Handling LTL and PSL formulas

In [1]:
import spot
from IPython.display import display # not needed with recent Jupyter

For interactive use, formulas can be entered as text strings and passed to the spot.formula constructor.

In [2]:
f = spot.formula('p1 U p2 R (p3 & !p4)')
f
Out[2]:
$p_{1} \mathbin{\mathsf{U}} (p_{2} \mathbin{\mathsf{R}} (p_{3} \land \lnot p_{4}))$
In [3]:
g = spot.formula('{a;b*;c[+]}<>->GFb'); g
Out[3]:
$\{a \mathbin{\mathsf{;}} b^{\star} \mathbin{\mathsf{;}} c^+\}\mathrel{\Diamond\kern-1.7pt\raise.4pt\hbox{$\mathord{\rightarrow}$}} \mathsf{G} \mathsf{F} b$

By default the parser recognizes an infix syntax, but when this fails, it tries to read the formula with the LBT syntax:

In [4]:
h = spot.formula('& | a b c'); h
Out[4]:
$c \land (a \lor b)$

Passing a formula to spot.formula simply returns the formula.

In [5]:
spot.formula(h)
Out[5]:
$c \land (a \lor b)$

By default, a formula object is presented using mathjax as above. When a formula is converted to string you get Spot's syntax by default:

In [6]:
str(f)
Out[6]:
'p1 U (p2 R (p3 & !p4))'

If you prefer to print the string in another syntax, you may use the to_str() method, with an argument that indicates the output format to use. The latex format assumes that you will the define macros such as \U, \R to render all operators as you wish. On the otherhand, the sclatex (with sc for self-contained) format hard-codes the rendering of each of those operators: this is almost the same output that is used to render formulas using MathJax in a notebook. sclatex and mathjax only differ in the rendering of double-quoted atomic propositions.

In [7]:
for i in ['spot', 'spin', 'lbt', 'wring', 'utf8', 'latex', 'sclatex', 'mathjax']:
    print("%-10s%s" % (i, f.to_str(i)))
spot      p1 U (p2 R (p3 & !p4))
spin      p1 U (p2 V (p3 && !p4))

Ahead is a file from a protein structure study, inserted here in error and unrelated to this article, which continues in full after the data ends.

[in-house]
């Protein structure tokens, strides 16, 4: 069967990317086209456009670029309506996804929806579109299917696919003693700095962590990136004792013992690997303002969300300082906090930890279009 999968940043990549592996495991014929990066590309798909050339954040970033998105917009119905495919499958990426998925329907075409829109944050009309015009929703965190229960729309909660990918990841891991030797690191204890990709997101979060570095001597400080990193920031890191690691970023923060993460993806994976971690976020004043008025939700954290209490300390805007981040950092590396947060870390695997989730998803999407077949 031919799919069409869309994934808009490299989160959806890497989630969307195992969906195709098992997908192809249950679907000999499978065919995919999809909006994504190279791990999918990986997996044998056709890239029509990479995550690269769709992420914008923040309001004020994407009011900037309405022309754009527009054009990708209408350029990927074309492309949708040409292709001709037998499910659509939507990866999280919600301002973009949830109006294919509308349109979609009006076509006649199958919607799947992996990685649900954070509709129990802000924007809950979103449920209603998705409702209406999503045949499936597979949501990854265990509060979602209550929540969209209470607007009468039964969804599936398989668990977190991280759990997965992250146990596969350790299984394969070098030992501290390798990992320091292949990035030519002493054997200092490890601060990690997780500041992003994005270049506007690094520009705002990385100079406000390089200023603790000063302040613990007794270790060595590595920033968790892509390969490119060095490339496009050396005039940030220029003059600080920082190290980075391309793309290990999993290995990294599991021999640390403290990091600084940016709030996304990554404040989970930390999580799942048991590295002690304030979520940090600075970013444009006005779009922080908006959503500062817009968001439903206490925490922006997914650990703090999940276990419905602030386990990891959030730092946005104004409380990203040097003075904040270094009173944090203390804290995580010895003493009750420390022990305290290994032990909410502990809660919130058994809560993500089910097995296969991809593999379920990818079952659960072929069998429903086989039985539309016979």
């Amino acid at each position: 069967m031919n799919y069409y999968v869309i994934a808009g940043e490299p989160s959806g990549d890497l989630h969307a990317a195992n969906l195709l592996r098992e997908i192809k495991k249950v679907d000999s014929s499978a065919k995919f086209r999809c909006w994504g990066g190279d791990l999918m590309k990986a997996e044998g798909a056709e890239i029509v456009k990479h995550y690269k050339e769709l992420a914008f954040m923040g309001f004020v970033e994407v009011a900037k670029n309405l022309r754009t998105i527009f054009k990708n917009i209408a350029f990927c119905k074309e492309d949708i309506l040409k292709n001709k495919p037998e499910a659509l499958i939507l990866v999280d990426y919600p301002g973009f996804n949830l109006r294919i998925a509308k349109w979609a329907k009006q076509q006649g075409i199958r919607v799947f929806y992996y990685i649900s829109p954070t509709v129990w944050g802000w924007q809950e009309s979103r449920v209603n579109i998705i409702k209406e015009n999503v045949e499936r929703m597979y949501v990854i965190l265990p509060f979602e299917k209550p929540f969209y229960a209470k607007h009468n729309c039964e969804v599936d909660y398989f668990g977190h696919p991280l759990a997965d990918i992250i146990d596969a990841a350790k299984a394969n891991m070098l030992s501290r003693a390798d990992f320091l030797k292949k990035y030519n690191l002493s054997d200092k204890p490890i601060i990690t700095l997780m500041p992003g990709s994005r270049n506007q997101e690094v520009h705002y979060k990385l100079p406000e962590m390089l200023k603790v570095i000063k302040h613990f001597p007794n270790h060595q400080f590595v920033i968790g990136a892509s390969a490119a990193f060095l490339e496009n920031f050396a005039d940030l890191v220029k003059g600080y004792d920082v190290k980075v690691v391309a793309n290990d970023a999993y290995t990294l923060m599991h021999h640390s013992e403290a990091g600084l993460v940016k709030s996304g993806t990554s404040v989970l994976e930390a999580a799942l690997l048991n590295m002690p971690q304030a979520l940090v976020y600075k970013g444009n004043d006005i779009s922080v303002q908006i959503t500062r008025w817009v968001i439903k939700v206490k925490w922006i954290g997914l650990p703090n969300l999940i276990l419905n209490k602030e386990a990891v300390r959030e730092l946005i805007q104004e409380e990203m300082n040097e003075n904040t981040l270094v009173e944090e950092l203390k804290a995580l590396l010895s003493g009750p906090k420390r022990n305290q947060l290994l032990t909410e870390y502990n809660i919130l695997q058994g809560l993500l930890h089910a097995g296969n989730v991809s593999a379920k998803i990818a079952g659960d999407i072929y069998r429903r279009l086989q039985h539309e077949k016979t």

lbt       U p1 V p2 & p3 ! p4
wring     (p1=1) U ((p2=1) R ((p3=1) * (p4=0)))
utf8      p1 U (p2 R (p3∧¬p4))
latex     p_{1} \U (p_{2} \R (p_{3} \land \lnot p_{4}))
sclatex   p_{1} \mathbin{\mathsf{U}} (p_{2} \mathbin{\mathsf{R}} (p_{3} \land \lnot p_{4}))
mathjax   p_{1} \mathbin{\mathsf{U}} (p_{2} \mathbin{\mathsf{R}} (p_{3} \land \lnot p_{4}))

Formulas output via format() can also use some convenient shorthand to select the syntax:

In [8]:
print("""\
Spin:               {0:s}
Spin+parentheses:   {0:sp}
Spot (default):     {0}
Spot+shell quotes:  {0:q}
LBT, right aligned: {0:l:~>40}
LBT, no M/W/R:      {0:[MWR]l}""".format(f))
Spin:               p1 U (p2 V (p3 && !p4))
Spin+parentheses:   (p1) U ((p2) V ((p3) && (!(p4))))
Spot (default):     p1 U (p2 R (p3 & !p4))
Spot+shell quotes:  'p1 U (p2 R (p3 & !p4))'
LBT, right aligned: ~~~~~~~~~~~~~~~~~~~~~U p1 V p2 & p3 ! p4
LBT, no M/W/R:      U p1 U & p3 ! p4 | & & p2 p3 ! p4 G & p3 ! p4

The specifiers that can be used with format are documented as follows:

In [9]:
help(spot.formula.__format__)
Help on function __format__ in module spot:

__format__(self, spec)
    Format the formula according to `spec`.
    
    Parameters
    ----------
    spec : str, optional
        a list of letters that specify how the formula
        should be formatted.
    
    Supported specifiers
    --------------------
    
    - 'f': use Spot's syntax (default)
    - '8': use Spot's syntax in UTF-8 mode
    - 's': use Spin's syntax
    - 'l': use LBT's syntax
    - 'w': use Wring's syntax
    - 'x': use LaTeX output
    - 'X': use self-contained LaTeX output
    - 'j': use self-contained LaTeX output, adjusted for MathJax
    
    Add some of those letters for additional options:
    
    - 'p': use full parentheses
    - 'c': escape the formula for CSV output (this will
           enclose the formula in double quotes, and escape
           any included double quotes)
    - 'h': escape the formula for HTML output
    - 'd': escape double quotes and backslash,
           for use in C-strings (the outermost double
           quotes are *not* added)
    - 'q': quote and escape for shell output, using single
           quotes or double quotes depending on the contents.
    - '[...]': rewrite away all the operators specified in brackets,
           using spot.unabbreviate().
    
    - ':spec': pass the remaining specification to the
               formating function for strings.